- The Washington Times - Monday, November 23, 2020

Sen. Dianne Feinstein of California announced Monday that she will no longer be the top Democrat on the Senate Judiciary Committee when the new Congress convenes in January.

“After serving as the lead Democrat on the Judiciary Committee for four years, I will not seek the chairmanship or ranking member position in the next Congress,” she said in a statement.

While she will remain on the Judiciary panel, she will not seek to be chairman of any other committee, she said.

Politico first reported the decision.

The 87-year-old senator had been derided by progressives by not taking a harder line against the nomination of Justice Amy Coney Barrett, drawing fire particularly for her praise of Chairman Lindsey Graham’s handling of the hearings and for giving the South Carolina Republican a hug.

Her statement did not mention the Barrett hearings, instead saying she wanted to focus on other issues.

“California is a huge state confronting two existential threats — wildfire and drought — that are only getting worse with climate change. In the next Congress, I plan to increase my attention on those two crucial issues. I also believe that defeating COVID-19, combating climate change and protecting access to health care are critical national priorities that require even more concentration,” Ms. Feinstein said.

Sen. Richard Durbin, the No. 2 Democrat in the chamber, said he will claim the lead Democrat slot on the panel.

He said the committee has work to do unwinding President Trump’s actions.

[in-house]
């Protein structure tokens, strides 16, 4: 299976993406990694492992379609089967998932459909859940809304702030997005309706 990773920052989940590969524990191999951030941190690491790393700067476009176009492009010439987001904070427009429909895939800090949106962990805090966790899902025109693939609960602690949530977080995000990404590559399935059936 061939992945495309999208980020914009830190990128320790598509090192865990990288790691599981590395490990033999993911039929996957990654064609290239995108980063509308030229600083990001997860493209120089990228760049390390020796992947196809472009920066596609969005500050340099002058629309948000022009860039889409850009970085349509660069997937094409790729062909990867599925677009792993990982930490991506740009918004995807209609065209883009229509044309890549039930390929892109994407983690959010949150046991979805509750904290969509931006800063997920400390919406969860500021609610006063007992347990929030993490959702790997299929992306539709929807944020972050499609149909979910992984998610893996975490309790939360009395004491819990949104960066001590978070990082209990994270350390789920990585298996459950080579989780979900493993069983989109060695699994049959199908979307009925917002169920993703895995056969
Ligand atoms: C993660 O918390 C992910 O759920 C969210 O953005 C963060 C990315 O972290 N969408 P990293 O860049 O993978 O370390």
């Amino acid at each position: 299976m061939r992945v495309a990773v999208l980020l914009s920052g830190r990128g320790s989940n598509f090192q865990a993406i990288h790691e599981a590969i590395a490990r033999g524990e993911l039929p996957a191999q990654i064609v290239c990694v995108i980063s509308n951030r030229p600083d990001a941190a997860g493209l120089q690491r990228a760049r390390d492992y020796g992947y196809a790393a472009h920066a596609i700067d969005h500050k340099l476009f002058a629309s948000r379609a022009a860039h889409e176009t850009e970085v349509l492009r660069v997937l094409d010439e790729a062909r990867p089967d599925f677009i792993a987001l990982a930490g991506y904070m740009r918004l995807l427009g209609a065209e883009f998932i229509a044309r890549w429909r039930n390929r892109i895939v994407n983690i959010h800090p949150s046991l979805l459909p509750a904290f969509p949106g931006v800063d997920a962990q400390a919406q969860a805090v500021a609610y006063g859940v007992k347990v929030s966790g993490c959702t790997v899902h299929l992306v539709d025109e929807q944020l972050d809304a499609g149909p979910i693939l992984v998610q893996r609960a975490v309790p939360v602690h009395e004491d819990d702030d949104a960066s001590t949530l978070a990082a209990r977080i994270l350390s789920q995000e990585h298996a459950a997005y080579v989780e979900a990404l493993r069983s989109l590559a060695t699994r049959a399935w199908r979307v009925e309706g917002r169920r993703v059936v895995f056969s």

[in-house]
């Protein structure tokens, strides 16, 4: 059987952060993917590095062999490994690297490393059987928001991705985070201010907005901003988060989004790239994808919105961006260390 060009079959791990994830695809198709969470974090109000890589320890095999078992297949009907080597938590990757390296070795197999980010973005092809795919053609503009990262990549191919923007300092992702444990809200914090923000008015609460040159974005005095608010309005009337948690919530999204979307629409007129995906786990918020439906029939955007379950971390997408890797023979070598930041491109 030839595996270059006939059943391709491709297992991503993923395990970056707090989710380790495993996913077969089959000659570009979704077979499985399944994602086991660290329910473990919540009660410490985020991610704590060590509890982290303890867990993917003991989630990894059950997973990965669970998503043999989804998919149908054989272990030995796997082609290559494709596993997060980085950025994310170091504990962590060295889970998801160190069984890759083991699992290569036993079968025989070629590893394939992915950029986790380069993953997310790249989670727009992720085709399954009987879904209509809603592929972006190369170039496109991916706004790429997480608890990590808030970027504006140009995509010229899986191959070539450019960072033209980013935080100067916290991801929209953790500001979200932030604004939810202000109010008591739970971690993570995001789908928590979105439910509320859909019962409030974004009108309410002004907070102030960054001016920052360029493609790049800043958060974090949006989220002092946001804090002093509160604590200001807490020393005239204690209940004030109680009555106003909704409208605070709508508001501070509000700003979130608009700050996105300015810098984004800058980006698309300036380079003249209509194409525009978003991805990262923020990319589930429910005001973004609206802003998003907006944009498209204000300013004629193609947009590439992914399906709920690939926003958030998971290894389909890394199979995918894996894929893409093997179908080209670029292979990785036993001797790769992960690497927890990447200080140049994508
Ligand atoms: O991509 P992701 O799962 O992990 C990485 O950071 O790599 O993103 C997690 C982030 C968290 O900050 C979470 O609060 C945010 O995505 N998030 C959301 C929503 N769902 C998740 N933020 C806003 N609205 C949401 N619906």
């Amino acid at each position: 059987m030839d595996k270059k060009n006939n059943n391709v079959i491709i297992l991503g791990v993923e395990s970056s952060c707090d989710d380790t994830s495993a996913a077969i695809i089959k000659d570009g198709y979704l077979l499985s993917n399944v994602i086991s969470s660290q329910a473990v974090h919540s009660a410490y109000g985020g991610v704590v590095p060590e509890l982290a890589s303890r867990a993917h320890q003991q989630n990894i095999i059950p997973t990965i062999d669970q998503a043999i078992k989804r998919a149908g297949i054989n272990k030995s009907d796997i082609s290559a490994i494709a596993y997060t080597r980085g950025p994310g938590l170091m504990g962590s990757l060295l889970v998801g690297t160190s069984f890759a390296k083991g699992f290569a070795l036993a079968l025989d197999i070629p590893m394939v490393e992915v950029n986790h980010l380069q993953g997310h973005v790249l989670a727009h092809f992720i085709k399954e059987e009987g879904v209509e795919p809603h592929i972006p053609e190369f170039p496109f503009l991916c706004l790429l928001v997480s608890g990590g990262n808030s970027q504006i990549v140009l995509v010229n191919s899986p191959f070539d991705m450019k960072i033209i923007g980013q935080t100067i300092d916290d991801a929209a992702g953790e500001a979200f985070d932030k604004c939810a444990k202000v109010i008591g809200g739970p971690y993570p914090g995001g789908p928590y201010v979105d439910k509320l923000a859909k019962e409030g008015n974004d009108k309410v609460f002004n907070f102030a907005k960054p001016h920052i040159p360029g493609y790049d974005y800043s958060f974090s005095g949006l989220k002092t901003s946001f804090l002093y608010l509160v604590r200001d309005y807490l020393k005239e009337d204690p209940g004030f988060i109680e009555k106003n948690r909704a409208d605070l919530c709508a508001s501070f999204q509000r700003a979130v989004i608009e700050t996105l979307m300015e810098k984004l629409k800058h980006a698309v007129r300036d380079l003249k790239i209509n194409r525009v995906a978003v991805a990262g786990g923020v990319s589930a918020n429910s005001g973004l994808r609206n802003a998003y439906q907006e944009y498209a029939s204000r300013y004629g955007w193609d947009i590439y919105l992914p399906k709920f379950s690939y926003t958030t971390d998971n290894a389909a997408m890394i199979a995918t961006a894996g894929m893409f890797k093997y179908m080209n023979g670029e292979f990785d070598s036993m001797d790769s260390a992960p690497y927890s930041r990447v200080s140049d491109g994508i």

“While President Trump assaulted the Constitution, the Judiciary Committee abdicated its oversight responsibilities and became little more than a conveyor belt to rubberstamp ideological and largely underqualified judicial nominees. The to-do list for the Senate Judiciary Committee is long, and of critical importance to the future progress of our country,” he said. 

Senate Minority Leader Charles E. Schumer, who had a “long and serious” talk with Ms. Feinstein after the Barrett hearings, thanked her for her time on the panel.

“I am deeply grateful for Senator Feinstein’s leadership and contributions to our caucus and country as the Ranking Member on the Senate Judiciary Committee over the last four years,” the New York Democrat wrote in a statement.

It’s still up in the air whether the plum position on the panel, which would oversee the judge choices of presumed President-elect Joseph R. Biden, would be as the chairman or as ranking member.

Control of the Senate turns on two runoff elections in Georgia in January, both of which Democrats must win.

Stephen Dinan contributed to this report.

• Victor Morton can be reached at vmorton@washingtontimes.com.

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